Example: I am loving my body, again. I’ve been a student here for three years; never exercising, eating dorm food. Feeling generally crappy a lot of the time. I don’t know whether it’s a function of moving more (because I have appointments to keep) or what exactly, but I’m eating healthier because I’m hearing my body tell me what it really wants. Molly took me to lunch after chapel. I had a turkey and avocado sandwich, on whole wheat bread, with tomato and sprouts. My body responded to it; I could feel it waking up, and almost hear it telling me, “Thank you.”

My body feels healthy and strong. It feels alive, just walking down the street. Feeling my clothes against my skin, the wind brush my feet in my sandals, the earth underneath me—all feels incredibly, deliciously wonderful.

One thing I really want to do, is go and take a random walk, that is not between a friend’s car (or BART) and any Kaiser anywhere. I think I’ll do that, today—amongst the packing and planning that I need to do, two weeks before I would have.

I reserve the right, later, to grieve for symmetrical ears. I reserve the right to be angry at being sick because of treatment, when the cancer’s been cut off of me. Right now, there is suckitude that could have been a whole lot worse. And there is life.

And life, is good.


Lauralew said...

Hugs to you! I used to work in a radiation oncology clinic and saw some of the things you speak of--a more earthy comfortableness with one's own body, an awareness of the basic needs of that body, a kindness towards that body that wasn't there before. We take our bodies for granted so often, and when something happens, we are re-awakened to our bodies. Interesting how we are more attuned to our bodies as home, instead of exterior decoration.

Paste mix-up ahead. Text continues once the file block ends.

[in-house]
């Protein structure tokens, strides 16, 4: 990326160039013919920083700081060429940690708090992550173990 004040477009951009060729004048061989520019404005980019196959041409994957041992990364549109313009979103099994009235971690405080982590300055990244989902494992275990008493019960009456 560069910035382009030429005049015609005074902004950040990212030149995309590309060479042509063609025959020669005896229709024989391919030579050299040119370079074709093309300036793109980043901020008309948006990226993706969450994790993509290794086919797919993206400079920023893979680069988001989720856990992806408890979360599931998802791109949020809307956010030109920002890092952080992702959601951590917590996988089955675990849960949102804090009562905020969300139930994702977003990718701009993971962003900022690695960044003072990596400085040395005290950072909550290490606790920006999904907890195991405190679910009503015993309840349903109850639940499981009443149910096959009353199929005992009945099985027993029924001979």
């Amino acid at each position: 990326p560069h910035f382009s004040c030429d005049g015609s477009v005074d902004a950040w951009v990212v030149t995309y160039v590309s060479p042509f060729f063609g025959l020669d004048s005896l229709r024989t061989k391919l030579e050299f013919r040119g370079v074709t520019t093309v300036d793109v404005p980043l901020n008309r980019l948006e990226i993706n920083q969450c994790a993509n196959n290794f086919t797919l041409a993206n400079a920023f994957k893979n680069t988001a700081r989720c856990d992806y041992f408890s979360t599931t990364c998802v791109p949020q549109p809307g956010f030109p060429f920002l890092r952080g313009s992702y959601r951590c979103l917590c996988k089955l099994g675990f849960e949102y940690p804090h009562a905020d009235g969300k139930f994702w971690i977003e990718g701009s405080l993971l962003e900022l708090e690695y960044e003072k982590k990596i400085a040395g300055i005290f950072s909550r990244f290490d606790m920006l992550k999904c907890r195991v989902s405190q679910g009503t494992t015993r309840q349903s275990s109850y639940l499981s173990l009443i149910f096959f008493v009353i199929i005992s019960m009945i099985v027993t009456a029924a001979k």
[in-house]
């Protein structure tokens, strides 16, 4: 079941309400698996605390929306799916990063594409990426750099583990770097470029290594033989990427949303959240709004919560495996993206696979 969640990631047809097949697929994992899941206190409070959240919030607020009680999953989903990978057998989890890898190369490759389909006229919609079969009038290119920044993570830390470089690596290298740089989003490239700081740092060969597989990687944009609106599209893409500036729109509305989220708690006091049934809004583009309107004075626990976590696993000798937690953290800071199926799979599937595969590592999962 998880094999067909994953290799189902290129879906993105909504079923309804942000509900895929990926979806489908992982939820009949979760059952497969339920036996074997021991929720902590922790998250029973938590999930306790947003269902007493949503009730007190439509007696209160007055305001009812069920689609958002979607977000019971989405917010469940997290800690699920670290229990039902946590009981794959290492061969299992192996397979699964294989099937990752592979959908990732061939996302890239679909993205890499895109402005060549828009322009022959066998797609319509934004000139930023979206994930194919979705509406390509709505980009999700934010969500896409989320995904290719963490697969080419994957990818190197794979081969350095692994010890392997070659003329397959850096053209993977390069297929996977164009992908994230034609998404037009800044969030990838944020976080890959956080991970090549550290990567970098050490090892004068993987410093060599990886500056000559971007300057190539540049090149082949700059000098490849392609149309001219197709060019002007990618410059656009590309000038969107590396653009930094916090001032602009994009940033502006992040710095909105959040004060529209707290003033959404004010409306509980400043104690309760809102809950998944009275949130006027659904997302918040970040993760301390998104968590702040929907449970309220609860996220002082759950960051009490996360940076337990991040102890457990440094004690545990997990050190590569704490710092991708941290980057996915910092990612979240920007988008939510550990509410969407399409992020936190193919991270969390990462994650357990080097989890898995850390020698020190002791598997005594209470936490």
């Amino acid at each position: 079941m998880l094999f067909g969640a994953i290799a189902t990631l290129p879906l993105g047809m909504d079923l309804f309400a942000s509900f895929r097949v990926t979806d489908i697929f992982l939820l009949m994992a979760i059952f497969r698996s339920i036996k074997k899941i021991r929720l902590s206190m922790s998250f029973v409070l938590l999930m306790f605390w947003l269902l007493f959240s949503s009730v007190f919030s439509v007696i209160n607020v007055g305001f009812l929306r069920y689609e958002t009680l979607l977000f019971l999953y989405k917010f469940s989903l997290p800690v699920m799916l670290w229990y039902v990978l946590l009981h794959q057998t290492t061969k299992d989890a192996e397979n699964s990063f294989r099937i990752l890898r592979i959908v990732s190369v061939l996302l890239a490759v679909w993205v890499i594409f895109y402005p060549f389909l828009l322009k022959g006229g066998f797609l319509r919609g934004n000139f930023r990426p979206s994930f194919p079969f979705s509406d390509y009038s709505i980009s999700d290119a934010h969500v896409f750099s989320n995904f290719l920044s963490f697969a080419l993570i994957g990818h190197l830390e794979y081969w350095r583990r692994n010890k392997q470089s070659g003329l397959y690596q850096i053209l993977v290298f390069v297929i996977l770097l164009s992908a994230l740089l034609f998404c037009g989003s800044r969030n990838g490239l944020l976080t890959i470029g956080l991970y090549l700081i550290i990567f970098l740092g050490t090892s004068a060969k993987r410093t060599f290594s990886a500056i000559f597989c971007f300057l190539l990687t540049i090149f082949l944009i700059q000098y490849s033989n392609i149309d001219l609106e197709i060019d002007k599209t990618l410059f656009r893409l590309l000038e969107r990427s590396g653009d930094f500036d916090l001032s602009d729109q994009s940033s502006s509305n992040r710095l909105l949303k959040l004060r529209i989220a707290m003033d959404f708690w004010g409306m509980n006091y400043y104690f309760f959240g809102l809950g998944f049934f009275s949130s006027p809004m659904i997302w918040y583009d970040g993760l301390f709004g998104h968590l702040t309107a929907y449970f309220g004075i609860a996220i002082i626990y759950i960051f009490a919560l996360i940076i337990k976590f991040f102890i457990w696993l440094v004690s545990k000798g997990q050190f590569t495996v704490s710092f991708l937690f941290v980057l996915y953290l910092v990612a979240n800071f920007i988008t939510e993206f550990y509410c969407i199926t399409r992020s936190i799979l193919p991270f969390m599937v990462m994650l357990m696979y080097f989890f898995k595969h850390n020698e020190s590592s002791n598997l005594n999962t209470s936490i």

Thanks for writing so eloquently of your journey through this time, dear Sister. Blessings and peace to you.

Two Auntees said...

When I was in nursing school, I had a serious health scare and a period of time that the outcome for me was very questionable. It was a terrifying time. You are right. You go through making and keeping appointments. Doing things that you could not imagine yourself doing a few days earlier.

You are also right in leaning on friends, taking friends with you to appointments and reaching for spiritual sustenance. These things will help to carry you through.

You will get through this difficult time and life will be fuller, richer in ways you cannot imagine.

You are in my prayers.

You are in my prayers.

Two Auntees said...

Kay's posting took me to your blog. Some on us are so wonderfully lucky to have such strong 'family support' when our greatest trials slap us awake. To have strong friends to support you at each step in the process can't be calculated; and is more nourishing than any casseroles.
It was much easier for me to deal with my breast cancer with my church family and Kay at my side than I would have ever managed if I was alone.
Kay was my nurse and angel and task master (when I needed it)during and in the years since my mastectomy.
Kay and I will most certainly be thinking of you in our prayers this morning.


Kirstin said...

Thank you all, for praying and supporting me.

I hae so much support, from virtual and physical community. I can't even imagine going through tis alone.

Thank you again, for dropping in.